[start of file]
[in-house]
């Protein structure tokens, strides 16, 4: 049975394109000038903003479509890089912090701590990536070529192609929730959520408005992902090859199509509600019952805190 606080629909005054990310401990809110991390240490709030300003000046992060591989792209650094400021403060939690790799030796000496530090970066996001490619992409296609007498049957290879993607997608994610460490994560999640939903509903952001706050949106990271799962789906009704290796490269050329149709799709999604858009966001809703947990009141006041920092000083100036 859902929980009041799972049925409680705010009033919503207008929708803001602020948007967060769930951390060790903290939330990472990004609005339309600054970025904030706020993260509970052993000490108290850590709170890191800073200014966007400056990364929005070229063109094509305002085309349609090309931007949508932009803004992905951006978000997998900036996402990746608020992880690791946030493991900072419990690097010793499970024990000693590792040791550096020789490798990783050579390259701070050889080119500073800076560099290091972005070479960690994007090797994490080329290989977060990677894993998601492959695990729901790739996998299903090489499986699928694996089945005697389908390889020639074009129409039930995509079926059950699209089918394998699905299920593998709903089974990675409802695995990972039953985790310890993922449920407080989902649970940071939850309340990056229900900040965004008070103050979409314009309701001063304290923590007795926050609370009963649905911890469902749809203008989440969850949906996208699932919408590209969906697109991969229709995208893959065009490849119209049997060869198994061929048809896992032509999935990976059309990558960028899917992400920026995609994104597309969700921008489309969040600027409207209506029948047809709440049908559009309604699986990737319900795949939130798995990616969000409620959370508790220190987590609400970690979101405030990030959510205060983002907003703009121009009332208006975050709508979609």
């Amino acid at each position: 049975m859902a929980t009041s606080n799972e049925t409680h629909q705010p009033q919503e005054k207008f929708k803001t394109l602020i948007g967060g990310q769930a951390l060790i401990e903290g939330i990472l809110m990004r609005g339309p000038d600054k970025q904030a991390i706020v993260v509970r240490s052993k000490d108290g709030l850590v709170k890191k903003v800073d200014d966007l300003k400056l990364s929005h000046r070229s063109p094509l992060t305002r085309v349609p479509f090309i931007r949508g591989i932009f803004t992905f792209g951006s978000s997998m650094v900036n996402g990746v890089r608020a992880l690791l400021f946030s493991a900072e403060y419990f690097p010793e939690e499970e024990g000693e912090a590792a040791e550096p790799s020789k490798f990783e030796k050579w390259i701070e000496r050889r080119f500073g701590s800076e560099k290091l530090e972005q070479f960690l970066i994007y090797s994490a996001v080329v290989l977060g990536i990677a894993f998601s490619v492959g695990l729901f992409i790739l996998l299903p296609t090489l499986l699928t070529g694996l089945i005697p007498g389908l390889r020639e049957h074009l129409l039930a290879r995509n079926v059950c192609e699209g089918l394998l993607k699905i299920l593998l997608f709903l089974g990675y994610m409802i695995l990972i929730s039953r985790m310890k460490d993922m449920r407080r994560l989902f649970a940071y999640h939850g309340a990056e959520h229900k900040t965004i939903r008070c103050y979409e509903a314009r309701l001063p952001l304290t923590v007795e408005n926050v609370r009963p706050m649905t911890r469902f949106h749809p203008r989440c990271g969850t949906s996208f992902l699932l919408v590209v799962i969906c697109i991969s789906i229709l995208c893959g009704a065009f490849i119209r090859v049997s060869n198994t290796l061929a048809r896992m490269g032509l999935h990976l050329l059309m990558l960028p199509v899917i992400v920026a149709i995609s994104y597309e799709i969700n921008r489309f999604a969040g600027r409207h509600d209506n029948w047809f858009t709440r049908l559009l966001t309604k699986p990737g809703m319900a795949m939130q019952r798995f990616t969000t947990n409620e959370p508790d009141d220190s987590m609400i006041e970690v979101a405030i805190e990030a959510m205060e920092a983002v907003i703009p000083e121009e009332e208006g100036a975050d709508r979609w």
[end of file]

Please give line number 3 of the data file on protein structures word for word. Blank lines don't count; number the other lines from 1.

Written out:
């Amino acid at each position: 049975m859902a929980t009041s606080n799972e049925t409680h629909q705010p009033q919503e005054k207008f929708k803001t394109l602020i948007g967060g990310q769930a951390l060790i401990e903290g939330i990472l809110m990004r609005g339309p000038d600054k970025q904030a991390i706020v993260v509970r240490s052993k000490d108290g709030l850590v709170k890191k903003v800073d200014d966007l300003k400056l990364s929005h000046r070229s063109p094509l992060t305002r085309v349609p479509f090309i931007r949508g591989i932009f803004t992905f792209g951006s978000s997998m650094v900036n996402g990746v890089r608020a992880l690791l400021f946030s493991a900072e403060y419990f690097p010793e939690e499970e024990g000693e912090a590792a040791e550096p790799s020789k490798f990783e030796k050579w390259i701070e000496r050889r080119f500073g701590s800076e560099k290091l530090e972005q070479f960690l970066i994007y090797s994490a996001v080329v290989l977060g990536i990677a894993f998601s490619v492959g695990l729901f992409i790739l996998l299903p296609t090489l499986l699928t070529g694996l089945i005697p007498g389908l390889r020639e049957h074009l129409l039930a290879r995509n079926v059950c192609e699209g089918l394998l993607k699905i299920l593998l997608f709903l089974g990675y994610m409802i695995l990972i929730s039953r985790m310890k460490d993922m449920r407080r994560l989902f649970a940071y999640h939850g309340a990056e959520h229900k900040t965004i939903r008070c103050y979409e509903a314009r309701l001063p952001l304290t923590v007795e408005n926050v609370r009963p706050m649905t911890r469902f949106h749809p203008r989440c990271g969850t949906s996208f992902l699932l919408v590209v799962i969906c697109i991969s789906i229709l995208c893959g009704a065009f490849i119209r090859v049997s060869n198994t290796l061929a048809r896992m490269g032509l999935h990976l050329l059309m990558l960028p199509v899917i992400v920026a149709i995609s994104y597309e799709i969700n921008r489309f999604a969040g600027r409207h509600d209506n029948w047809f858009t709440r049908l559009l966001t309604k699986p990737g809703m319900a795949m939130q019952r798995f990616t969000t947990n409620e959370p508790d009141d220190s987590m609400i006041e970690v979101a405030i805190e990030a959510m205060e920092a983002v907003i703009p000083e121009e009332e208006g100036a975050d709508r979609w």